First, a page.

I heard mixed things about the development boom here; evidently investment in tourism comes to a head with bureaucracy on a regular basis. A large concrete tower construction project was halted halfway through when the government polled its constituents on the matter. Its remains, coupled with other high-rise hotels under construction, give the area the feeling of a half-built club med. On the opposite end of the spectrum, recently a nearly mile-long cable-car system opened to connect the mainland to the nearby Vinpearl resort island that features luxury hotels and amusement park.

I got a closer look at the 49 meter tall cable car towers on a SCUBA trip, as our dive boat maneuvered between them and the enormous cargo ships docked at the port. The dive was better than that in Cambodia, as there was more healthy coral and more fish to see. Elaborately decorated hermit crabs, a large, sleepy moray eel and the sight of an inch-wide jellyfish being eaten by a slightly larger fish were highlights. All in all, a good outing, worth staying the extra day.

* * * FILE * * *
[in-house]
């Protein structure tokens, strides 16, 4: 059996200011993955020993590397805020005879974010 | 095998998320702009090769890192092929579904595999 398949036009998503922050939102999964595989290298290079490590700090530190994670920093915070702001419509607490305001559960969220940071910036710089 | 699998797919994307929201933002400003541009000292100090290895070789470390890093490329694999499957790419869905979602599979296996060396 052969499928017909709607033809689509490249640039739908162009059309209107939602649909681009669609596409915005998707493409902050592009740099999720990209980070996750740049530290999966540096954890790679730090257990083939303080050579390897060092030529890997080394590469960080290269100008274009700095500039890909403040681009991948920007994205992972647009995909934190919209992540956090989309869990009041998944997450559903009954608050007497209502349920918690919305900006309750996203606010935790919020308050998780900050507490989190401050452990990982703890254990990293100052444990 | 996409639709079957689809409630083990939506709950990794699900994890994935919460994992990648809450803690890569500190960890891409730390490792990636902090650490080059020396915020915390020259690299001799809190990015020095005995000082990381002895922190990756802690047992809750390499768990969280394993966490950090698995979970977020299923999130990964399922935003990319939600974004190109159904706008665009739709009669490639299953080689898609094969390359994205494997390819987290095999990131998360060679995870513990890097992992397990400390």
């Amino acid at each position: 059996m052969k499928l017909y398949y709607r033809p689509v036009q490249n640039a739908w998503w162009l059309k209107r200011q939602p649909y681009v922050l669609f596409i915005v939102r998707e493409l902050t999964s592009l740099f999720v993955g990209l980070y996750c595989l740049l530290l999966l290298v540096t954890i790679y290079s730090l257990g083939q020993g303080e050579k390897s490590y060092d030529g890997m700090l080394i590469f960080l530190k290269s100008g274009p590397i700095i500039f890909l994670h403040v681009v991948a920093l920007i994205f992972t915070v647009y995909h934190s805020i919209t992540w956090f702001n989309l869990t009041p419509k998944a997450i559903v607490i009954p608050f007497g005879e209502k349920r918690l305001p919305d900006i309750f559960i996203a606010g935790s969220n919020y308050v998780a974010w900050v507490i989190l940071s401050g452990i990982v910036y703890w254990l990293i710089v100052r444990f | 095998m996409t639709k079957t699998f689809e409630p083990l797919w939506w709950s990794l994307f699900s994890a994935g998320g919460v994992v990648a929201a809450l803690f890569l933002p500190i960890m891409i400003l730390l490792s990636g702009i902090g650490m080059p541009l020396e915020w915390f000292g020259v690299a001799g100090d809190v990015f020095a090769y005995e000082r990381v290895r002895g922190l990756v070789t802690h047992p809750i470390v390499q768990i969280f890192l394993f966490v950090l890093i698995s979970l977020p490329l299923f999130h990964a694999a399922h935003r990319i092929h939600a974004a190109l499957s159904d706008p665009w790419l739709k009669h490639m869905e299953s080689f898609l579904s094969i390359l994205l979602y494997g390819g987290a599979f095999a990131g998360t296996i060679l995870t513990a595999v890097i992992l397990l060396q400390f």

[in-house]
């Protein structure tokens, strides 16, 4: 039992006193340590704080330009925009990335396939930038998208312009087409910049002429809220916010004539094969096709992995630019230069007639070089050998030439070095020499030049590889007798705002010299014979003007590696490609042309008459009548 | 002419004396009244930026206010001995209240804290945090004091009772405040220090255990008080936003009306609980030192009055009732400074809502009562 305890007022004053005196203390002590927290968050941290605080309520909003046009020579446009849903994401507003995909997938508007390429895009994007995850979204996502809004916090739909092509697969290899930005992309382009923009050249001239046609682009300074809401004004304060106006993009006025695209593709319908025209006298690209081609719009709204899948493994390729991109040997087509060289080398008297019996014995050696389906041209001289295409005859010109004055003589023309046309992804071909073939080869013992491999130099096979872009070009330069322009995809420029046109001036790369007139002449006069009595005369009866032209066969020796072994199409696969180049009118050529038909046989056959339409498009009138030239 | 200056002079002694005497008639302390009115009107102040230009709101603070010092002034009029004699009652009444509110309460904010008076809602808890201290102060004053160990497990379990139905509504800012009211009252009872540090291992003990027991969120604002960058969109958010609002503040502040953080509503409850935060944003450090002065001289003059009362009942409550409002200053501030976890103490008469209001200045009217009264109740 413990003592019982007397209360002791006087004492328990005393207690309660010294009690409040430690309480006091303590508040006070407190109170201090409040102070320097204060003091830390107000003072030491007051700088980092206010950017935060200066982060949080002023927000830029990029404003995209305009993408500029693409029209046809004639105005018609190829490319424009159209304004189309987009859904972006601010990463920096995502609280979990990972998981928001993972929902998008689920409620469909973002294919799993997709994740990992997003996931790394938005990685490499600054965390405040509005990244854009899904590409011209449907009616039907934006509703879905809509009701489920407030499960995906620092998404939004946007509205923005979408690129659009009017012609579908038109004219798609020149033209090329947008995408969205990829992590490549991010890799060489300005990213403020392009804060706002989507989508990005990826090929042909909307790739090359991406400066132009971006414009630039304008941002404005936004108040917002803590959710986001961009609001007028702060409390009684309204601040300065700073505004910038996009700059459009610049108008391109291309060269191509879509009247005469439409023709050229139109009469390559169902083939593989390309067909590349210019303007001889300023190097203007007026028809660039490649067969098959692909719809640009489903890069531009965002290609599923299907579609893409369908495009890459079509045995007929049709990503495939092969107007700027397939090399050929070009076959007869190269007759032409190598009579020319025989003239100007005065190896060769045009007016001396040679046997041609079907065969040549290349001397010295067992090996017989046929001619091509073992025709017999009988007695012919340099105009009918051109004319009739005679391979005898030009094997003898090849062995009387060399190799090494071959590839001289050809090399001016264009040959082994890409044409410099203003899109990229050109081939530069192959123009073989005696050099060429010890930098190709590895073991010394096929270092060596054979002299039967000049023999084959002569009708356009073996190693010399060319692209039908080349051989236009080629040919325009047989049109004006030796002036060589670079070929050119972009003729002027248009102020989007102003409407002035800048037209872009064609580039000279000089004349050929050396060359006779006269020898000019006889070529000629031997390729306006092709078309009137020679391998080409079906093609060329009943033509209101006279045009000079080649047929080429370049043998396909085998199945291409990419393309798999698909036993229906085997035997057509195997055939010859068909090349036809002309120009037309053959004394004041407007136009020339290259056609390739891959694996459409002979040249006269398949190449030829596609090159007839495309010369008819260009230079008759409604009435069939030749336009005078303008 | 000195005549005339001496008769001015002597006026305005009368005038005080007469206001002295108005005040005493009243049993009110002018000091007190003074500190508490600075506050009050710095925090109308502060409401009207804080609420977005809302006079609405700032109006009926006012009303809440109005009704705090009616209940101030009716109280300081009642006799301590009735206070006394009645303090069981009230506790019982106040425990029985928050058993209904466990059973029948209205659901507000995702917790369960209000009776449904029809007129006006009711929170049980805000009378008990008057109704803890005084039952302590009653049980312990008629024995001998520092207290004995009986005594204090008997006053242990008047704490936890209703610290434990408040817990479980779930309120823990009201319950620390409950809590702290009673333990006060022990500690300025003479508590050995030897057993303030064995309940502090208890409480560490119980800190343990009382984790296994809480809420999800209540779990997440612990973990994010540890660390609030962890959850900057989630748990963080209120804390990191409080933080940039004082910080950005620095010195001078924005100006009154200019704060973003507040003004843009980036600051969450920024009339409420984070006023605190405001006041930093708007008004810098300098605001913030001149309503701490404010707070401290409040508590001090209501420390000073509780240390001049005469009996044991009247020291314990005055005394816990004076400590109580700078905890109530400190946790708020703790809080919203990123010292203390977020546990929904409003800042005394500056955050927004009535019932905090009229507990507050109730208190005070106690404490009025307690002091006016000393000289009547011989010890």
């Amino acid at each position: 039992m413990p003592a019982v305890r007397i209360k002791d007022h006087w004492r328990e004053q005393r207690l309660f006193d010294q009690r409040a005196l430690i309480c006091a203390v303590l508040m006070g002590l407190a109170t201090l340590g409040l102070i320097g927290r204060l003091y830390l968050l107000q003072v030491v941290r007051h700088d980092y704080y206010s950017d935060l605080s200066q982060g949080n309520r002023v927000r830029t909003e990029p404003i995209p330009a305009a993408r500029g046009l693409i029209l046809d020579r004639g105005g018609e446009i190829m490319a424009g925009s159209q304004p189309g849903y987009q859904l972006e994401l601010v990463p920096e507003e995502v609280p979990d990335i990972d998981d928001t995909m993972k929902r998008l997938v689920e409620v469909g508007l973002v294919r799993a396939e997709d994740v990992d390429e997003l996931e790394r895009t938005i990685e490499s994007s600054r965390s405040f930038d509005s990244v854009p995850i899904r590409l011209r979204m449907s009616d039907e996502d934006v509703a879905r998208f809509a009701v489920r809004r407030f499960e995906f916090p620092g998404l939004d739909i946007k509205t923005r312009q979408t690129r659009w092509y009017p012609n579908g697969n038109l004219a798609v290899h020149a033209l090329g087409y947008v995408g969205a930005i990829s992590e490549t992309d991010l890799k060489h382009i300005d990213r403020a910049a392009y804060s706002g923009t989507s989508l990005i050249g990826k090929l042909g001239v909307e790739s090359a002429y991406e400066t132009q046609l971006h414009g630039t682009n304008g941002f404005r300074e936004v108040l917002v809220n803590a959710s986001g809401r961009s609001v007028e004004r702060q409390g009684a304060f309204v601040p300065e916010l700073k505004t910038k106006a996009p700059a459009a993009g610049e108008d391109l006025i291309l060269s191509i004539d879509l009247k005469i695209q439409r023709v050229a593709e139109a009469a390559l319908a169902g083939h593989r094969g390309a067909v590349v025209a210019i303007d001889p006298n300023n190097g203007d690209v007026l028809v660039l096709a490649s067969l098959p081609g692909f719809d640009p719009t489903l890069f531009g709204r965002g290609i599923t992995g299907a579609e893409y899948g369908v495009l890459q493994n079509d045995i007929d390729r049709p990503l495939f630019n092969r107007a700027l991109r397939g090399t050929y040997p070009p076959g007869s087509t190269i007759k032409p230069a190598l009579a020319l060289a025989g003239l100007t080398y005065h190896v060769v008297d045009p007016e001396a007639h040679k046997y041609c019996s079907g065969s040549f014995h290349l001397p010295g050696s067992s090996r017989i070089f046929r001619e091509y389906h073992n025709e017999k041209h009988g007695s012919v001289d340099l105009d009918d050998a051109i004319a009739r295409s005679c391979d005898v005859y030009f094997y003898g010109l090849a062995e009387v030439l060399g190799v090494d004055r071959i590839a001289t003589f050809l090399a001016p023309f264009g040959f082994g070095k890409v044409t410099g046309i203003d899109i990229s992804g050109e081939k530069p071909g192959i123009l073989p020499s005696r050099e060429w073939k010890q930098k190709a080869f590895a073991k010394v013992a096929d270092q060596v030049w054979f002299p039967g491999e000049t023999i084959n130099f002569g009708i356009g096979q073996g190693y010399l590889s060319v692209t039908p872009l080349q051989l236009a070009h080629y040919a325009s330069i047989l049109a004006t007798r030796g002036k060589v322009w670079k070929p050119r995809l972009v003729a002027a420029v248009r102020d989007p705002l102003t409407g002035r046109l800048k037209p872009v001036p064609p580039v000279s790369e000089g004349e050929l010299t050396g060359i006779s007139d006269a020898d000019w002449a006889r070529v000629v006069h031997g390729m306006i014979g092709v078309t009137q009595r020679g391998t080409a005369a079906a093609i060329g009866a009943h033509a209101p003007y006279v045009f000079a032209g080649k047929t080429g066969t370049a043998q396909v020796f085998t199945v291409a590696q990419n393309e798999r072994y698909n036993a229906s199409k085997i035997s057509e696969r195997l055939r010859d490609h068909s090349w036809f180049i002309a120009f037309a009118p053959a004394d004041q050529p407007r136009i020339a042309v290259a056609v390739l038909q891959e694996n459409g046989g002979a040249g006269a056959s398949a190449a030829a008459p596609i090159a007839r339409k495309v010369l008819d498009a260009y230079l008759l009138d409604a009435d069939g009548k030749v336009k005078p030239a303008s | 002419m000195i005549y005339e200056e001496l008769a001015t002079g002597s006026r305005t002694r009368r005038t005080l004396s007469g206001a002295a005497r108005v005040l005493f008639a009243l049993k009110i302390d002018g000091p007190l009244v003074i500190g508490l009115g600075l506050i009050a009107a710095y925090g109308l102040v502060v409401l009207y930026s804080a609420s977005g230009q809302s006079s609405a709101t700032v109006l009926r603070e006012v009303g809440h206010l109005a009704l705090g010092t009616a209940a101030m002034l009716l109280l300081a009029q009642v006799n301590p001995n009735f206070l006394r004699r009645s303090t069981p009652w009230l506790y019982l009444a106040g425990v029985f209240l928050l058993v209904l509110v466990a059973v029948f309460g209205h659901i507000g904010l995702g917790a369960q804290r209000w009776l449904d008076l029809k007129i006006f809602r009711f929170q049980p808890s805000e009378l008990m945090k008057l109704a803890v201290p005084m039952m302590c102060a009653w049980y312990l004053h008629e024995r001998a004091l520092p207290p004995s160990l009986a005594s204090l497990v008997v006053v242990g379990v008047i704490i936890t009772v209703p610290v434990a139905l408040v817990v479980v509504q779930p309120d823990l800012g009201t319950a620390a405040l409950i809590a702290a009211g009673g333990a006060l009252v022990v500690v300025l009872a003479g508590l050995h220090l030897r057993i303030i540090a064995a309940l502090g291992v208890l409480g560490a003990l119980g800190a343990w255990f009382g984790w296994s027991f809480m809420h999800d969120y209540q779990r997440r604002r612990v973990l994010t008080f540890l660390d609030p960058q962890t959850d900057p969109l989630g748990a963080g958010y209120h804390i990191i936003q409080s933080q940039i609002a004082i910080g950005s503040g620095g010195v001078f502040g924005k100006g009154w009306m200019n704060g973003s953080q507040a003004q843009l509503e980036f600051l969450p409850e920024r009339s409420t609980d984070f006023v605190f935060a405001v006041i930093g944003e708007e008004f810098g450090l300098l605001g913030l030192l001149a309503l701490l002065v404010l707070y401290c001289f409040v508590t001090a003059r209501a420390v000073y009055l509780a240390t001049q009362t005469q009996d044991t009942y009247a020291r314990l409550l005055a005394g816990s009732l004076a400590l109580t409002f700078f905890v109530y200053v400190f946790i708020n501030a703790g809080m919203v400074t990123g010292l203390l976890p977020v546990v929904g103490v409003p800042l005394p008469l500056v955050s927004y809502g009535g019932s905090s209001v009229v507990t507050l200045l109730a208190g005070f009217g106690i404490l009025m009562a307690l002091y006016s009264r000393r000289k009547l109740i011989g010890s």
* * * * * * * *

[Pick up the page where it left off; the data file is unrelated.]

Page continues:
On the outskirts of town I visited the Po Nagar Towers of the Cham empire. Built between the 7th and 12th centuries, the site has had religious significance for everyone from the Hindus to the Buddhists since even before the towers were build. The original structures were wooden, but were destroyed by the Javanese in the year 774. They were subsequently rebuilt out of stone and brick. The towers range in size, and were built at different times, but each one is tall (the north tower about 28 meters) and looking even bigger from the inside, the scant available light disappearing quickly up its chimney-like, sooted pyramidal interior. Inside each tower is an altar with statues and the occasional lingam, dedicated to various Hindu gods.

Perhaps the highlight of my stay in Nha Trang was the gallery of local photographer Long Thanh, whose prolific work showcasing his country are stunning. He insists on shooting black and white film to this day and develops each print in the back, using materials he has sent to him from abroad. Though I wanted to, I didn’t purchase a print, partly because I couldn’t decide on one. D’oh. Thankfully, I hear there’s a gallery with his work in San Francisco.